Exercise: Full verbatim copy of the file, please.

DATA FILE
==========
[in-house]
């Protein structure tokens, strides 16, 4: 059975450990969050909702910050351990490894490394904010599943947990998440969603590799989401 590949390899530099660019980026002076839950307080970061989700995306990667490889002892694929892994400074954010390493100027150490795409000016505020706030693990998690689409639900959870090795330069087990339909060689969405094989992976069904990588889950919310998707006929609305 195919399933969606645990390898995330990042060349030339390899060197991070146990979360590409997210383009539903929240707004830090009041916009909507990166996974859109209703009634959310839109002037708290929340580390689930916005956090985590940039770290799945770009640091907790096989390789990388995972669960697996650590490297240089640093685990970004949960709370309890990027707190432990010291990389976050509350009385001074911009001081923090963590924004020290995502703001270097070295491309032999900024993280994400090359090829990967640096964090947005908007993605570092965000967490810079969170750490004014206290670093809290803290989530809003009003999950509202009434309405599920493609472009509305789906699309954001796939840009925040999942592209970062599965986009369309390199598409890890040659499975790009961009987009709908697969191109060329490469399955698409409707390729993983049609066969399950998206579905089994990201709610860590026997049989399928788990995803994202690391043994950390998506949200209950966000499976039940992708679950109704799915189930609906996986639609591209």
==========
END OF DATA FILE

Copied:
[in-house]
């Protein structure tokens, strides 16, 4: 059975450990969050909702910050351990490894490394904010599943947990998440969603590799989401 590949390899530099660019980026002076839950307080970061989700995306990667490889002892694929892994400074954010390493100027150490795409000016505020706030693990998690689409639900959870090795330069087990339909060689969405094989992976069904990588889950919310998707006929609305 195919399933969606645990390898995330990042060349030339390899060197991070146990979360590409997210383009539903929240707004830090009041916009909507990166996974859109209703009634959310839109002037708290929340580390689930916005956090985590940039770290799945770009640091907790096989390789990388995972669960697996650590490297240089640093685990970004949960709370309890990027707190432990010291990389976050509350009385001074911009001081923090963590924004020290995502703001270097070295491309032999900024993280994400090359090829990967640096964090947005908007993605570092965000967490810079969170750490004014206290670093809290803290989530809003009003999950509202009434309405599920493609472009509305789906699309954001796939840009925040999942592209970062599965986009369309390199598409890890040659499975790009961009987009709908697969191109060329490469399955698409409707390729993983049609066969399950998206579905089994990201709610860590026997049989399928788990995803994202690391043994950390998506949200209950966000499976039940992708679950109704799915189930609906996986639609591209």